The blades on these three versions of the knife all have a combo edge. This is where half of the blade has a plain edge and the other half is serrated. The top portion is the plain and the bottom portion (closer to the handle) is the serrated part. You can really get the best of both worlds with a combo edge because you do have the plain part to do you detail and fine work and the serrated edge to do all your sawing. However, some people do feel like you don’t have enough of either portion to make it count. They feel like the plain edge isn’t big enough to get the work done and the serrated part is also too small to really take on the harder challenges. It really all comes down to personal preference, but keep both sides in mind.
The handle on these knives are all made out of the same materials, but what sets them apart is the colors that are used. They are all made out of aluminum and rubber. Aluminum is a very durable material for knife handles. This is a low density metal that provides for a nice, hefty feel to the knife without weighing the knife down. This material is extremely corrosion resistance. There are some definite drawbacks to an aluminum handle though. For starters, it is a very cold material, so if you are using it in the winter months, it’s going to feel like its biting into your hand. Aluminum is also susceptible to scratches and dings. And lastly, aluminum is pretty slippery. To combat the majority of those issues, this Military and Police series of knives have rubber inlays. Rubber is going to give you a solid grip, it’s not going to feel cold, and it’s not going to get scratched up. This handle stands apart from many of the other knife handles.
There are three knives in this series—each of them have been anodized in a different color. There is a black and tan version, a black and grey version, and a tan and black version. The black and tan vs tan and black are different—one of the rubber inlays is black and the other is tan.
On the butt of the handle, there is a lanyard hole. There is a row of thick jimping on the spine of the handle where the blade meets the handle, and another row of smaller jimping where the lanyard hole lies. There is a wide finger groove and a finger guard to keep your fingers safe.
The Pocket Clip:
The pocket clip is statically designed for tip down carry only on the traditional side of the handle. The pocket clips are all black. They are kept in place by two small, black screws that match the rest of the hardware. This is a deep carry pocket clip so it will stay very snug in your pocket.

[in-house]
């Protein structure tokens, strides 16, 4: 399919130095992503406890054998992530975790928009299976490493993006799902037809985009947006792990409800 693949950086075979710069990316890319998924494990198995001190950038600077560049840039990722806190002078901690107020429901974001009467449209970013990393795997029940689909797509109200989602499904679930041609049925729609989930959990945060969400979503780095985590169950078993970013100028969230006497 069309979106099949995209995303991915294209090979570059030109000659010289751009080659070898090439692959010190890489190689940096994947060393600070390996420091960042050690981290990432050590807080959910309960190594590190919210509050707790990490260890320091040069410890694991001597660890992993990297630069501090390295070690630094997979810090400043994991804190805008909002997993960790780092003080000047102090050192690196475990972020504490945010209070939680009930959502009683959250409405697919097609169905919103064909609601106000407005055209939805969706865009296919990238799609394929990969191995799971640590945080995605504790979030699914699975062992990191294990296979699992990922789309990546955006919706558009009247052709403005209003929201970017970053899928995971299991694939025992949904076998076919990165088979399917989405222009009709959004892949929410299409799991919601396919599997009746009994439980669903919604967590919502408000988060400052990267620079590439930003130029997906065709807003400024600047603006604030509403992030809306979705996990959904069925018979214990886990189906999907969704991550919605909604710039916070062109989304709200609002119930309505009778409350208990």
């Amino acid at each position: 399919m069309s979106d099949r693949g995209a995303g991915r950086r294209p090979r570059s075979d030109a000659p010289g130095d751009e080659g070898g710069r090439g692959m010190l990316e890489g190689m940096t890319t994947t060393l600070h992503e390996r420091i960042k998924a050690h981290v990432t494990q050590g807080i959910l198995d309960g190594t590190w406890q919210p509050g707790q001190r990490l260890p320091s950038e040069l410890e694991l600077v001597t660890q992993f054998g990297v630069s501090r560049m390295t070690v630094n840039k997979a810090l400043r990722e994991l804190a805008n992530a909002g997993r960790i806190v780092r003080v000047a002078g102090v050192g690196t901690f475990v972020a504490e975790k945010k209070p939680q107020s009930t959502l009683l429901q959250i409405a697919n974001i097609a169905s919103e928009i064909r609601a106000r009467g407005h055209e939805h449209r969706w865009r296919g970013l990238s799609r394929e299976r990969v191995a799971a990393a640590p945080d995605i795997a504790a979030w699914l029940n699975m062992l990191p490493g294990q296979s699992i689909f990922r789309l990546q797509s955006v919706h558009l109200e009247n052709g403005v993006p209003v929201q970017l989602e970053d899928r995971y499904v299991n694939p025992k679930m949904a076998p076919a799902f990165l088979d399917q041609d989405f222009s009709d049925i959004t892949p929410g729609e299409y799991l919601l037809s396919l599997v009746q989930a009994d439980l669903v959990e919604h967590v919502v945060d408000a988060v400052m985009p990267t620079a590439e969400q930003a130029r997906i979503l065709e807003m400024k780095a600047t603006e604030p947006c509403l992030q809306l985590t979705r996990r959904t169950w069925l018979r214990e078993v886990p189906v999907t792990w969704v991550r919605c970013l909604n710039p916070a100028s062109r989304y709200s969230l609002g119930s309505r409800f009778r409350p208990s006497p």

This is a spring assisted knife. While an automatic knife deploys the baled on its own with a trigger, a spring assisted knife needs an external force to engage the spring. The spring mechanism in a spring assist knife is quite simple. While there are many different variations on the mechanism they are pretty much the same in essence. There is a spring or tension bar in the knife connected to the blade and the handle. When the knife is closed or lock, the spring or tension bar is engaged and kept in its active state by some sort of resistance. When opening the blade with your thumb or finger you push tension bar past the resistance. This then allows the spring or tension bar to continue to open the blade on its own. In other words, once the resistance is overcome the spring engages and does the rest of the work opening the knife for you. Because of the different mechanism than an automatic knife, a spring assisted knife is not subjected to the same strict laws as an automatic knife.
This knife is actually equipped with two different ways to open it. There is the dual thumb stud. The thumb stud is one of the most common one-hand opening features. A thumb stud essentially replaces the nail nick found on more traditional knives—you grasp the folded knife, place the tip of your flex thumb on the stud, and extend your thumb to wing the blade though its arc until the blade is fully open. Because stud extends through the blade, the knife can be opened with either hand.
This knife also features a flipper. This is a small protrusion that juts out of the spine of the handle that you pull back on to “flip” the blade out and lock it into place. One of the benefits about this opening mechanism is that it does keep your fingers out of the way while you are opening it.
The blade on this knife is 3.48 inches long. The knife has an overall length of 8.25 inches long. The handle on this series of knives is 4.77 inches long and the knife weighs in at 4.9 ounces.
Smith & Wesson already has an incredible name recognition in the firearm industry for their innovative concepts and rugged designs so it comes to no surprise that the Smith & Wesson line of knives, which are manufactured by BTI Tools, showcases the same vision–and all done at competitive prices. This liner lock designed model has everything you need and nothing you don’t–for starters, the ergonomic handle design boasts thumb rest jimping and a rear jimping platform for a secure hold in a reverse grip. The blade is manually deployed with the use of the dual thumb studs or the ambidextrous spine flipper function which truly solidifies the fact that this is a true no-nonsense tactical folder. This knife series features a rubber overmold with aluminum handle, stainless steel liners, a clip point style blade, that is partly serrated, in a black finish and the pocket clip is statically designed for tip down carry only on the traditional side of the handle.